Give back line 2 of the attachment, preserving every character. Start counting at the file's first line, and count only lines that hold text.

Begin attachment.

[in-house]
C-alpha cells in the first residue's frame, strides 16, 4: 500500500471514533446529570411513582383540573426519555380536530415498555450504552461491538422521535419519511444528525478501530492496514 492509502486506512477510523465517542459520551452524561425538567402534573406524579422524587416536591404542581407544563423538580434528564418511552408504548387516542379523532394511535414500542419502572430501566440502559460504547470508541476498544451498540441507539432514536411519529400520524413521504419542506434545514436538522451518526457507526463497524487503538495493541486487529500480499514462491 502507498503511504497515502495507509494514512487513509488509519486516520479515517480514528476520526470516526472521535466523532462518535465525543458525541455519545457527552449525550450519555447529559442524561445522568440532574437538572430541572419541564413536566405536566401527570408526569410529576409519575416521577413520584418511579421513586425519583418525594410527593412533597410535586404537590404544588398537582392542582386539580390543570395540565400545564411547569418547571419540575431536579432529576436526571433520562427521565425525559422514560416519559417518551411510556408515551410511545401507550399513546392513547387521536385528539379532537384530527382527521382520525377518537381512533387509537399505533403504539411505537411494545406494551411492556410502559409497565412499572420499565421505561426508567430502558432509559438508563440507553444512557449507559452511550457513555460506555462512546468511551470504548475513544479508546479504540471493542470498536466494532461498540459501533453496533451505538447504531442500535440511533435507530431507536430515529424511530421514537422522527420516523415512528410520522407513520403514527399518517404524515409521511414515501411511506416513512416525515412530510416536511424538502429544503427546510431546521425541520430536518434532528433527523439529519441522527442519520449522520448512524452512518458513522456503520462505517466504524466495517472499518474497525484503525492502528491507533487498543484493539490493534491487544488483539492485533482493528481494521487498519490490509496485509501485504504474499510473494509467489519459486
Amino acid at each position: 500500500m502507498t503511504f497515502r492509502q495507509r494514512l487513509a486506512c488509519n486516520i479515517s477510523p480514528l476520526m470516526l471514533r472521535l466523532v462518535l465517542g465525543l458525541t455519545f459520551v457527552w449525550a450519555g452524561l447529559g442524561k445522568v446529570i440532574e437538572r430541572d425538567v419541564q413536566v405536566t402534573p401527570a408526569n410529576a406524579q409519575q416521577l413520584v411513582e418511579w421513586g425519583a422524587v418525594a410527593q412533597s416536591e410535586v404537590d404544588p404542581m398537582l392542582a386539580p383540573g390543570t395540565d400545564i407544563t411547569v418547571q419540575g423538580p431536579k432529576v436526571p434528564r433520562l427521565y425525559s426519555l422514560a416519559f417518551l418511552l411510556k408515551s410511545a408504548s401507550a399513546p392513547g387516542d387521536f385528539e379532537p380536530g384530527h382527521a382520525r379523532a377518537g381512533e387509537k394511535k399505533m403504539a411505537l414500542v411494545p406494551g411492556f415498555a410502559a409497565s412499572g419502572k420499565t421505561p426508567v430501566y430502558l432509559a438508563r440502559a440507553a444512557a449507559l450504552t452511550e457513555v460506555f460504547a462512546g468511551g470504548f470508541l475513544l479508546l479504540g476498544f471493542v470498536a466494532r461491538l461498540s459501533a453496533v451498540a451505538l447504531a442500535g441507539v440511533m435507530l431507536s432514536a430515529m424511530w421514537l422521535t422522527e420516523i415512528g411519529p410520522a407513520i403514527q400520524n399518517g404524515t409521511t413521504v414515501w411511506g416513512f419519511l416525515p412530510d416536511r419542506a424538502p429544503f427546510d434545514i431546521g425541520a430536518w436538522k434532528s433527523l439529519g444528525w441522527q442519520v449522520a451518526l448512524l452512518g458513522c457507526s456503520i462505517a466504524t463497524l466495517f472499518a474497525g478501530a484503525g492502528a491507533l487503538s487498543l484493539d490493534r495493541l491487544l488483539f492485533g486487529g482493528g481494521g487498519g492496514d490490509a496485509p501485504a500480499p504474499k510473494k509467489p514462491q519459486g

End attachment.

C-alpha cells in the first residue's frame, strides 16, 4: 500500500471514533446529570411513582383540573426519555380536530415498555450504552461491538422521535419519511444528525478501530492496514 492509502486506512477510523465517542459520551452524561425538567402534573406524579422524587416536591404542581407544563423538580434528564418511552408504548387516542379523532394511535414500542419502572430501566440502559460504547470508541476498544451498540441507539432514536411519529400520524413521504419542506434545514436538522451518526457507526463497524487503538495493541486487529500480499514462491 502507498503511504497515502495507509494514512487513509488509519486516520479515517480514528476520526470516526472521535466523532462518535465525543458525541455519545457527552449525550450519555447529559442524561445522568440532574437538572430541572419541564413536566405536566401527570408526569410529576409519575416521577413520584418511579421513586425519583418525594410527593412533597410535586404537590404544588398537582392542582386539580390543570395540565400545564411547569418547571419540575431536579432529576436526571433520562427521565425525559422514560416519559417518551411510556408515551410511545401507550399513546392513547387521536385528539379532537384530527382527521382520525377518537381512533387509537399505533403504539411505537411494545406494551411492556410502559409497565412499572420499565421505561426508567430502558432509559438508563440507553444512557449507559452511550457513555460506555462512546468511551470504548475513544479508546479504540471493542470498536466494532461498540459501533453496533451505538447504531442500535440511533435507530431507536430515529424511530421514537422522527420516523415512528410520522407513520403514527399518517404524515409521511414515501411511506416513512416525515412530510416536511424538502429544503427546510431546521425541520430536518434532528433527523439529519441522527442519520449522520448512524452512518458513522456503520462505517466504524466495517472499518474497525484503525492502528491507533487498543484493539490493534491487544488483539492485533482493528481494521487498519490490509496485509501485504504474499510473494509467489519459486